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Lupin notes that Scabbers looks awful now, and he and Ron argue about whether Scabbers's health started going downhill after Sirius escaped or after Crookshanks came on the scene. Black says that Crookshanks is a smart creature and has been trying to bring Peter to him, and he stole the list of passwords to get into Gryffindor Tower. Harry thinks this is all absurd as Black says that Peter faked his death by leaving blood on Ron's sheets. This jolts Harry to his senses and he shouts that Black was going to kill Pettigrew like he killed Lily and James. Black agrees that he wants to kill Pettigrew, but Lupin says that Harry has it wrong: Peter betrayed his parents. Harry yells that this isn't true; Black admitted he was the Potters' Secret Keeper.
Because things still don't add up for Harry, he continues to focus his anger on Sirius Black and doesn't yet understand that he doesn't have the whole story. Lupin's presence in this situation likely helps Harry choose to see that Lupin and Black are right, given that Harry already trusts Lupin and seems more willing to continue to do so since Lupin gave back Harry's wand. It's worth noting, however, that Black isn't helping his case by admitting he wants to kill Pettigrew, as that only increases Harry's belief that he's a murderer.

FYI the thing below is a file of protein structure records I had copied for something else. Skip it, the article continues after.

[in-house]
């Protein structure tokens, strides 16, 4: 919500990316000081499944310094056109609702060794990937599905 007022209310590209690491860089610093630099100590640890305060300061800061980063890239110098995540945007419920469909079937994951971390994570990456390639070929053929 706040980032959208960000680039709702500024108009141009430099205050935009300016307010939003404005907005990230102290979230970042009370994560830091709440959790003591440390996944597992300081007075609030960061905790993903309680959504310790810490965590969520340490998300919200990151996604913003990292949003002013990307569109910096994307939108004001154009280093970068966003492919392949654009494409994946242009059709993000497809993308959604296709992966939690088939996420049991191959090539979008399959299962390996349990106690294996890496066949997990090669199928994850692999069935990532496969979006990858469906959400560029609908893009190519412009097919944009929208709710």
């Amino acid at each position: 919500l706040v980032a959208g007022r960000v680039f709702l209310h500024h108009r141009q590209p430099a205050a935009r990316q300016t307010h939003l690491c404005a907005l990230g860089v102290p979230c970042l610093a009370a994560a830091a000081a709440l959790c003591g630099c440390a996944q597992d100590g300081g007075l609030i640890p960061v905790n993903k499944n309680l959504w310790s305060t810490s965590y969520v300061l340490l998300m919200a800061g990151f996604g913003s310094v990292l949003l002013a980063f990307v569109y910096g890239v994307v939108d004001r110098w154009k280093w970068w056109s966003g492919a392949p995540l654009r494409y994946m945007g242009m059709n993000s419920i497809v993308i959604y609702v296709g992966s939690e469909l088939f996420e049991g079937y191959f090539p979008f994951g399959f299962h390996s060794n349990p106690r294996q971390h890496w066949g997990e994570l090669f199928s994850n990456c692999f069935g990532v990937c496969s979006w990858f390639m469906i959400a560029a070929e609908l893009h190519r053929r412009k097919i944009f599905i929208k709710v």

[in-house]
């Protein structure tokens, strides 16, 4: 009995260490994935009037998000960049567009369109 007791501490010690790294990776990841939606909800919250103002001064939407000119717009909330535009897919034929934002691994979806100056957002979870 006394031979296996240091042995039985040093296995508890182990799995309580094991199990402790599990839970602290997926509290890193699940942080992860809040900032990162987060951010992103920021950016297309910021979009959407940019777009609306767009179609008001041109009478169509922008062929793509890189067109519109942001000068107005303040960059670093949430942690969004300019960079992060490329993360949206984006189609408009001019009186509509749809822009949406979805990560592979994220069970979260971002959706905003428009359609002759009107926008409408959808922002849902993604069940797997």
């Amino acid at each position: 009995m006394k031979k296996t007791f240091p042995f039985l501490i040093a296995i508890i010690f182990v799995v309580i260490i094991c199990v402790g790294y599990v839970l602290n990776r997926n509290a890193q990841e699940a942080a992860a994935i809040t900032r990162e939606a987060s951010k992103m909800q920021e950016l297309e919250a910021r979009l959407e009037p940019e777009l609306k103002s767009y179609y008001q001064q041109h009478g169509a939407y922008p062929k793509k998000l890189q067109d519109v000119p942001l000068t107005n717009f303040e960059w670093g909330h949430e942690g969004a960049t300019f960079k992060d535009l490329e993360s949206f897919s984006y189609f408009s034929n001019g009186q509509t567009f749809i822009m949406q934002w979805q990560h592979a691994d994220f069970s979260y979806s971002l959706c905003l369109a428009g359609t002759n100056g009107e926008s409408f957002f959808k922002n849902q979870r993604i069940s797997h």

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Black says that in a way, he did kill Lily and James: he persuaded them to make Peter their Secret Keeper, not knowing Peter was working with Voldemort. Lupin cuts him off and says that they can prove this by making Peter show himself. He assures Ron that if Scabbers is really just a rat, it won't hurt him, and Ron hands the rat over. As Scabbers squeaks wildly, Lupin and Black point their wands at the rat and it suddenly grows into a shrunken, rodent-like man. Eyes darting to the door, he greets his friends. Lupin casually tells Pettigrew about their chat as Pettigrew insists that Black killed the Potters and now wants to kill him. He says he knew that Sirius was going to escape from Azkaban because Sirius's dark magic is so strong.
Though Scabbers's transformation into an adult man is compelling information enough, Pettigrew's insistence on sticking to the story he's already told shows that he understands the importance of not budging on this matter. He likely believes that if he refuses to admit that he's lying, he still has a chance to convince Harry, Ron, and Hermione that Black is guilty and Lupin is complicit.
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Black laughs at the thought of Voldemort teaching him tricks, notices that Pettigrew flinches, and says that Pettigrew has been hiding from Voldemort's supporters, not from him. He suggests they'll be displeased to learn that Pettigrew is alive, and Lupin asks why an innocent man would spend twelve years as a rat. Pettigrew tries to insist that he was just scared of Black, whom he refers to as a spy, but Black growls that Pettigrew has spent his life sucking up to powerful people and he should've seen from the start that Pettigrew was the spy. Harry notices that Pettigrew's face is pale.